WHAT DOES NIACINAMIDE DO FOR THE SKIN?

Here we explain what niacinamide is, how it works, and what products we recommend to include it in your regime.

niacinamide
vitamin b3
hydrating
microcirculation
pigmentation
sebum regulator
skin barrier
ceramides
WHAT DOES NIACINAMIDE DO FOR THE SKIN?

Niacinamide, also known as Vitamin B3, is a non-sensitising active with a whole host of skin benefits.

Here are the top 5 reasons we love niacinamide.

1. It regulates sebum production

It has been proven in concentrations of 2% to help regulate sebum production in the skin, by either reducing the rate at which sebum is produced by the skin, or the volume (interestingly research shows different mechanisms working in different ethnicities).

This reduced level of sebum production means that skin is less likely to get congested, reducing the instances of blemishes as well as making pores appear smaller.

2. It hydrates through supporting of the skin barrier

Our skin barrier is fundamental in protecting us from the external environment. The outer later (the stratum corneum) is made up of dead skin cells (keratinocytes) which continually shed over a monthly cycle, whilst new cells continue to be generated in the basal layer of the epidermis. Skin cells are held together by naturally occurring lipids known as ceramides, which ‘seal’ the gaps between the skin cells, creating an (almost) impermeable barrier, which becomes our first line of defense against pollution, UV, infection & dehydration.

Niacinamide helps to keep the skin hydrated through encouraging ceramide production in the skin, leading to a healthy skin barrier, which locks in moisture and prevents any excess water evaporating from the skin through trans-epidermal water loss (TEWL). If the skin becomes dry, tiny cracks form in its barrier, resulting in excess moisture escaping and the skin becoming more dry, and the cycle continues. So if we can use niacinamide to support the barrier function, we reduce the risk of the skin becoming dehydrated.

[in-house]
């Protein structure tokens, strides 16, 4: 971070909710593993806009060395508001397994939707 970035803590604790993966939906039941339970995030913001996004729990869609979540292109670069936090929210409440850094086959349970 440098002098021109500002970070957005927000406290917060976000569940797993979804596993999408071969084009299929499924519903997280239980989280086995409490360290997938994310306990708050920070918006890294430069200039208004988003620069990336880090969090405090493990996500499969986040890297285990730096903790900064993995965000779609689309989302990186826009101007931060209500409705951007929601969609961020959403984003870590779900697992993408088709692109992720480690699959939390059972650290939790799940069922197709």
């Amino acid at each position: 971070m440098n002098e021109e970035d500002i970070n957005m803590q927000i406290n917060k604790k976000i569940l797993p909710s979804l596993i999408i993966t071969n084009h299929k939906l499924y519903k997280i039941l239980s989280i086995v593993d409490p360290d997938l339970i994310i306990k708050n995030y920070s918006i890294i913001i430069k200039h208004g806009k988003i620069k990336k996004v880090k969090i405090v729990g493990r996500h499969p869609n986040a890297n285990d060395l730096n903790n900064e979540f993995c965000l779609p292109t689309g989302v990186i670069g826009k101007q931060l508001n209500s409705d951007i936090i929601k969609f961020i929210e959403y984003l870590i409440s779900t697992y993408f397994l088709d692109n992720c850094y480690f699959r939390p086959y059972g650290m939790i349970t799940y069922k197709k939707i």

3. It increases microcirculation in the skin

Niacinamide has been proven to stimulate microcirculation in the dermis. This means that it increases the blood flow in the capillaries, the smallest blood vessels in the cardiovascular system, which supplies nutrients and oxygen to the outer extremities of the body including the skin.

An improved flow of blood brings more oxygen and nutrients, meaning the skin can function in a healthy way, promoting skin radiance and clarity. It also helps reduce skin redness (caused by dilated vessels under the skin), by supporting blood flow away from the face.

4. It can reduce pigmentation in the skin

Niacinamide has been shown in concentrations of 2-5% to reduce visible pigmentation in the skin. It is thought to do this by reducing the transfer of the melanosomes from the melanocytes to the skin cells (keratinocytes). If the transfer is reduced, the melanin cannot pass into the skin which means it can’t show up as pigmentation.

5.It is non-sensitising

Unlike its vitamin cousins Vitamin A (retinol) and Vitamin C, which can be drying and unsuitable for sensitive skins, niacinamide can be used by anyone. If you're dry or sensitive, it can be used alone to achieve the host of benefits above, or if your skin is less reactive, you can layer it with other actives, as it's very compatible with other ingredients. 

 

So there you have it, we love niacinamide and all the wonderful things it can do for our skin.

Are you ready to introduce this wonder-vitamin into your skincare regime? Below are our top picks. 

If you're not sure where to start - let us us tailor you a personalised skincare plan.

 

SVR Laboratories Topialyse Cream - best for drier skins, to support the natural barrier

La Roche Posay Effaclar Duo+ - best for blemish-prone skin, includes salicylic acid

Garden of Wisdom Niacinamide serum - best for barrier support, includes panthenol to hydrate

Face Theory N10 Porebright Serum - best for those with scarring, includes azelaic acid